White woman with long blonde hair in a wheelchair smiling at the camera on a rooftop overlooking NYC

The power of representation

Mar 22, 2021

Meet Kaycee Marshall, Assistant Designer at Juniper Unlimited – Global Brands Group. Kaycee has been featured on The Today Show and we cannot wait to share her story & message with you.

What inspired you to become a fashion designer?

Even in elementary school, I was sketching clothes in crayon. Fashion is a way to express yourself and also feel confident. I know I have gained a lot of confidence from finding my own personal style and being able to express that. I would flip through fashion magazines as a teenager and wonder why people with disabilities were excluded. Women with disabilities are just as glamorous and beautiful as the models on those glossy magazine pages. The fashion industry is notorious for its lack of diversity.

Wherever my career takes me, my goal is to empower, give independence, and build confidence for people with disabilities through adaptive clothing. I want to increase understanding and acceptance through diversity and representation in the fashion industry.

How do you wish to be viewed/treated?

People with disabilities are JUST people. You should treat us the way you treat anyone else. We are just trying to live our lives and saying things like “you’re so inspirational” can be patronizing when we are doing ordinary or mundane tasks. I am not inspirational for opening my own door to pick up a shaken brown sugar oat milk espresso at Starbucks. I think people should ask themselves “if a nondisabled person did this would it still be inspirational?”

What are some ways the fashion industry can be more inclusive?

I think the easiest way to become more inclusive is start hiring people with disabilities. Include disabled models, designers, makeup artist, etc. in your marketing campaigns. You don’t have to have adaptive product to include a disabled model.

What is the opportunity for adaptive fashion?

Adaptive fashion is a huge untapped market. The New York Times even called it fashion’s “new frontier,” with a noticeable amount of designers and brands featuring disabled models and clothing designs for the disabled. This market will continue to grow and brands do not want to be left behind with this opportunity. Not only is it a smart business move, but you are changing lives by offering authentic representation and allowing people to get their dignity back by getting dressed with ease.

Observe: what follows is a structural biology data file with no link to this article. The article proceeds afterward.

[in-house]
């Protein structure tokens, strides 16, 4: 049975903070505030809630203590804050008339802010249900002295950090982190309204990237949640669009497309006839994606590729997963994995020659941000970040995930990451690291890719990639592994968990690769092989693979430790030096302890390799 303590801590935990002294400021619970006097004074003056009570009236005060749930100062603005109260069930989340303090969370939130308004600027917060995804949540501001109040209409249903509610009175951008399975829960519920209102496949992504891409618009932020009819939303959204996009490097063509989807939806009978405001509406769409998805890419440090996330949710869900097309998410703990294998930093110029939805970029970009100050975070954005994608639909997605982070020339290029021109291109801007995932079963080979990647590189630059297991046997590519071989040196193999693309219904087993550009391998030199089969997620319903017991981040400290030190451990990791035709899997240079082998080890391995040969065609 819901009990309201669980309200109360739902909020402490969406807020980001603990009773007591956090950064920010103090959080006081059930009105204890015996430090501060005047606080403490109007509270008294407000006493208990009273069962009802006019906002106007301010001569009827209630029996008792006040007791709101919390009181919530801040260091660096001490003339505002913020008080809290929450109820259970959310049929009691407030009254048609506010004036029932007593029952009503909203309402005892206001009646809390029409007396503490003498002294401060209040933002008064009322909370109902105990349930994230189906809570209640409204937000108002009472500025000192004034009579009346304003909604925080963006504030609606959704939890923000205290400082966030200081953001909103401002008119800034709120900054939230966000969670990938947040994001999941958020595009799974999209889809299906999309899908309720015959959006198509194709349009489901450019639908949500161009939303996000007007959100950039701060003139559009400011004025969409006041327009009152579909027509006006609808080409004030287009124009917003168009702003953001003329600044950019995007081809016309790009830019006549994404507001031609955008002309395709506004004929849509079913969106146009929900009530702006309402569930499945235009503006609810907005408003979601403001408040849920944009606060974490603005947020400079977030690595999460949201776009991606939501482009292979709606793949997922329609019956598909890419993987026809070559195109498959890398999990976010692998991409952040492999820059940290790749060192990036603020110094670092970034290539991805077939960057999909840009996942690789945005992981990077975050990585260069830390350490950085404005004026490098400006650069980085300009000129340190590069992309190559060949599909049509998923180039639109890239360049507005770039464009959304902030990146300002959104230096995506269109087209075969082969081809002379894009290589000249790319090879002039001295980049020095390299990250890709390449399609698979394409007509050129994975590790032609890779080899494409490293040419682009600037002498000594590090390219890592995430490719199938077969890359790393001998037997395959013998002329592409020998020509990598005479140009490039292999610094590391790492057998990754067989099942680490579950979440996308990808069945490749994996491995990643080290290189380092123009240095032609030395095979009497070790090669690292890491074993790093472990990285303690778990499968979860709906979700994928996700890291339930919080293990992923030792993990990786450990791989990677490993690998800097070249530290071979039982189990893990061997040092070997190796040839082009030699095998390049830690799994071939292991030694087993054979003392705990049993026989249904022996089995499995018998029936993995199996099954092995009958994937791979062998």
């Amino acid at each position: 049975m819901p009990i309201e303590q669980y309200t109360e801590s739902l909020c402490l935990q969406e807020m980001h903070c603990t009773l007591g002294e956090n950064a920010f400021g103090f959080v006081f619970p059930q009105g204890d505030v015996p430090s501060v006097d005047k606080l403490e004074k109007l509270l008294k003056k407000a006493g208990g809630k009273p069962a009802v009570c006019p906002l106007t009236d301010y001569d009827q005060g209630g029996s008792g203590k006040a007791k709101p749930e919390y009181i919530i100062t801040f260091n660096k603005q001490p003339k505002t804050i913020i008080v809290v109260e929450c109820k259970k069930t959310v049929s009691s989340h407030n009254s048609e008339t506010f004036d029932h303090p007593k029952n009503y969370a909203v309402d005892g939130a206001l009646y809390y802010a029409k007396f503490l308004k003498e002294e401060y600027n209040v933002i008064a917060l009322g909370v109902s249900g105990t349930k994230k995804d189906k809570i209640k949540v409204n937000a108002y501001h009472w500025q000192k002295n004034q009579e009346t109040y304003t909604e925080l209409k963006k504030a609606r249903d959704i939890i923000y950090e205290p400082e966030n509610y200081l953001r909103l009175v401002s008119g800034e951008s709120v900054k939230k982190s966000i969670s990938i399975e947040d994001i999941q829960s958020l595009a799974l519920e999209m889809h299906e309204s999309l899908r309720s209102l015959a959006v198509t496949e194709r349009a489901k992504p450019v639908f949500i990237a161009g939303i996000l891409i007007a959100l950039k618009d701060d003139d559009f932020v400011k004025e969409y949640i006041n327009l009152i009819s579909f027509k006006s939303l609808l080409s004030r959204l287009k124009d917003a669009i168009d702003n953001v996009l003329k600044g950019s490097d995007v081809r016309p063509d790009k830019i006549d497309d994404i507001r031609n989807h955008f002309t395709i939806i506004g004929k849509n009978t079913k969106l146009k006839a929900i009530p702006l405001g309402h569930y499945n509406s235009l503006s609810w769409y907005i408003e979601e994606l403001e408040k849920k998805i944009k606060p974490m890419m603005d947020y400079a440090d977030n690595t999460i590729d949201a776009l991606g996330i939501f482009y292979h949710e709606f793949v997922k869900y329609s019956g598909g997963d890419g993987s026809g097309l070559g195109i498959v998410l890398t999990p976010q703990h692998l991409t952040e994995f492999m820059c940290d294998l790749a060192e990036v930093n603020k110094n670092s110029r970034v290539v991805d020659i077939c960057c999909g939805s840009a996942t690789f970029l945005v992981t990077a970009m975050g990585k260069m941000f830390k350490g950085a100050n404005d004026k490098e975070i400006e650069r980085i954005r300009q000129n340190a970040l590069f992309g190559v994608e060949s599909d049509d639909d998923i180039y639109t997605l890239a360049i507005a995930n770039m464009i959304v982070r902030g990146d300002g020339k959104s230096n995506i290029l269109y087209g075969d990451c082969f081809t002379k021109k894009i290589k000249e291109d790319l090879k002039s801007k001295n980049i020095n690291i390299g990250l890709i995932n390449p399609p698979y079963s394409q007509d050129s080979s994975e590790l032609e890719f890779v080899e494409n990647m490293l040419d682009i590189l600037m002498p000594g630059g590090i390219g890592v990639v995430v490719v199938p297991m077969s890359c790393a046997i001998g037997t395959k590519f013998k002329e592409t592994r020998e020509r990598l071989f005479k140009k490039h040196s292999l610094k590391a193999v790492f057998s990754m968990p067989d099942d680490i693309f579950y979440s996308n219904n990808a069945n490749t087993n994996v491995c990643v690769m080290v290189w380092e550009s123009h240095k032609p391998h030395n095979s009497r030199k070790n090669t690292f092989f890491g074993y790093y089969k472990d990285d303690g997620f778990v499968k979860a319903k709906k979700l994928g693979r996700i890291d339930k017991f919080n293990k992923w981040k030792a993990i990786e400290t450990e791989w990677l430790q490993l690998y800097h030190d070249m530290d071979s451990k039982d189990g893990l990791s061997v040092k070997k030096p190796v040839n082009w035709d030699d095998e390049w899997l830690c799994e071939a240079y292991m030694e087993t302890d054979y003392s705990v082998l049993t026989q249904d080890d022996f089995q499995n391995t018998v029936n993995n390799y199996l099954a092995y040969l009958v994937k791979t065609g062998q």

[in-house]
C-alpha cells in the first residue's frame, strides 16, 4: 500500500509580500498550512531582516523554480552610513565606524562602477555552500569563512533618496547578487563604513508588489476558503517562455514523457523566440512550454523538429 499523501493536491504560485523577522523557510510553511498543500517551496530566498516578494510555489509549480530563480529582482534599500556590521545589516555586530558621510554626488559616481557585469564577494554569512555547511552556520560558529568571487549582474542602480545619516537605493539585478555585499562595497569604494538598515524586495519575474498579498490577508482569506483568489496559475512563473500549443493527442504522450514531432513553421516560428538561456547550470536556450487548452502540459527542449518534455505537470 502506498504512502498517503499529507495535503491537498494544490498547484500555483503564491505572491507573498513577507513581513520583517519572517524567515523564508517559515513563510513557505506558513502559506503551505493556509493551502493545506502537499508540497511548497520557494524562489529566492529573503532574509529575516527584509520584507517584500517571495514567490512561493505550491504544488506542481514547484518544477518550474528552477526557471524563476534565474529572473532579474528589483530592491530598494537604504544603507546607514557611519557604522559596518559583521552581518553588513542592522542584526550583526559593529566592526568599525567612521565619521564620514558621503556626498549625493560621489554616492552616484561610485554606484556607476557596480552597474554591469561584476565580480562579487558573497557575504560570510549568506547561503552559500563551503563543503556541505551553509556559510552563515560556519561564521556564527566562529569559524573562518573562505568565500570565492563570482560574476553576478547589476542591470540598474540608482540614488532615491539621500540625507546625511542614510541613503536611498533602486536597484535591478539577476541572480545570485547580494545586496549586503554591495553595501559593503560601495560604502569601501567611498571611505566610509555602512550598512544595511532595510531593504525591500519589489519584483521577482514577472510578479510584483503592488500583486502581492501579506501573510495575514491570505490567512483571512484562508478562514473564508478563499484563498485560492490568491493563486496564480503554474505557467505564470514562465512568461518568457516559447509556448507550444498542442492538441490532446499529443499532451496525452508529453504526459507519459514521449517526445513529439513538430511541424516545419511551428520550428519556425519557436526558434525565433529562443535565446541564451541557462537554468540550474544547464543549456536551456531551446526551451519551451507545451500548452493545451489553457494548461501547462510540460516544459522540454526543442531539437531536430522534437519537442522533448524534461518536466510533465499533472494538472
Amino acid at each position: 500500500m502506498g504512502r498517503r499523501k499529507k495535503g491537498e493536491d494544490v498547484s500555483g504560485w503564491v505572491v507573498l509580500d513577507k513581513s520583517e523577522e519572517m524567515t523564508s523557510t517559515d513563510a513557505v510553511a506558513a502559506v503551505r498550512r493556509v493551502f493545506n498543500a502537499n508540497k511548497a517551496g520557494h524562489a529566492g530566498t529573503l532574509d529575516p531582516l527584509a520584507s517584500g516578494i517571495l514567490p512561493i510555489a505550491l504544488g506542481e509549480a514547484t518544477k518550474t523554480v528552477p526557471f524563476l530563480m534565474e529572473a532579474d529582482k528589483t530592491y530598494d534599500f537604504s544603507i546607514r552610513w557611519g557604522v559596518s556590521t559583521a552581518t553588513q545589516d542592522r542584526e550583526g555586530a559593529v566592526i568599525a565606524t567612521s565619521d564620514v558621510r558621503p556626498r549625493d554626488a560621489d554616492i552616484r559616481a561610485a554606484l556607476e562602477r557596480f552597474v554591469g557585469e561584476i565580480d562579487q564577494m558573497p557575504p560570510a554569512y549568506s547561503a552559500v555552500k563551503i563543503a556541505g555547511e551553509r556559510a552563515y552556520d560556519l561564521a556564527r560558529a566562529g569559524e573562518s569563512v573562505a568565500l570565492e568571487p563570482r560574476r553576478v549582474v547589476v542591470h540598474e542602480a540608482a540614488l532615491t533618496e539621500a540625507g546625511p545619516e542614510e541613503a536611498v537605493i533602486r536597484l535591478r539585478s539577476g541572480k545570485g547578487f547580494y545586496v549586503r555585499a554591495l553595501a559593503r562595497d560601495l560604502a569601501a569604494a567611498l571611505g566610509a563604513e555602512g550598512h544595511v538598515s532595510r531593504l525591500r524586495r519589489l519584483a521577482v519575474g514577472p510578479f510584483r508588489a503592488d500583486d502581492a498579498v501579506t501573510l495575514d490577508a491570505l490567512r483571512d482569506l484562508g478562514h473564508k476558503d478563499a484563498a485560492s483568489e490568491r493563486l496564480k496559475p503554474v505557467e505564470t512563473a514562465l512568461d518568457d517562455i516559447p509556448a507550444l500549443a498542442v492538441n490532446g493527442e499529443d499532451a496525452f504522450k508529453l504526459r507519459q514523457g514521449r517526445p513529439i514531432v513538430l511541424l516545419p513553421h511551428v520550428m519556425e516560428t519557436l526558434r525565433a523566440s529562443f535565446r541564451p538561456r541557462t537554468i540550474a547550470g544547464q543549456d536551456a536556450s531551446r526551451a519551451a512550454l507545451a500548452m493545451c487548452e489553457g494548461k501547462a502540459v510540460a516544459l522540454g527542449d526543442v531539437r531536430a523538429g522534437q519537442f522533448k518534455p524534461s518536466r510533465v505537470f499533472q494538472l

How have you adapted the design process?

Industrial sewing machines are built with the foot pedal mounted into the floor, but I do not have enough strength in my feet to press down on the pedal or the height to reach a foot pedal on the ground. I like to use a home sewing machine because it has a moveable pedal. I place it in between my knees to control the speed of the machine and that way I have both hands to control the fabric. The heights of the dress forms and patternmaking tables in the studio can be a problem, but luckily my power wheelchair has an adjustable height.

What keeps you going during tough or challenging times?

I have an amazing support system of family and friends who encourage even my wildest dreams. I always have them to fall back on and call when I need support. …that and shopping. Never underestimate the therapeutic benefits of shopping. LOL

Tell us about the importance of representation. 

I would flip through fashion magazines as a teenager and wonder and see all these beautiful people who looked nothing like me. It wasn’t until social media that I found other people with the same condition I have and could see other women with bodies like mine. It validated my existence and made me feel less alienated. The difference seeing a model in a wheelchair on the cover of the Vogue magazines I got every month would have been revolutionary to my self confidence. Representation really does matter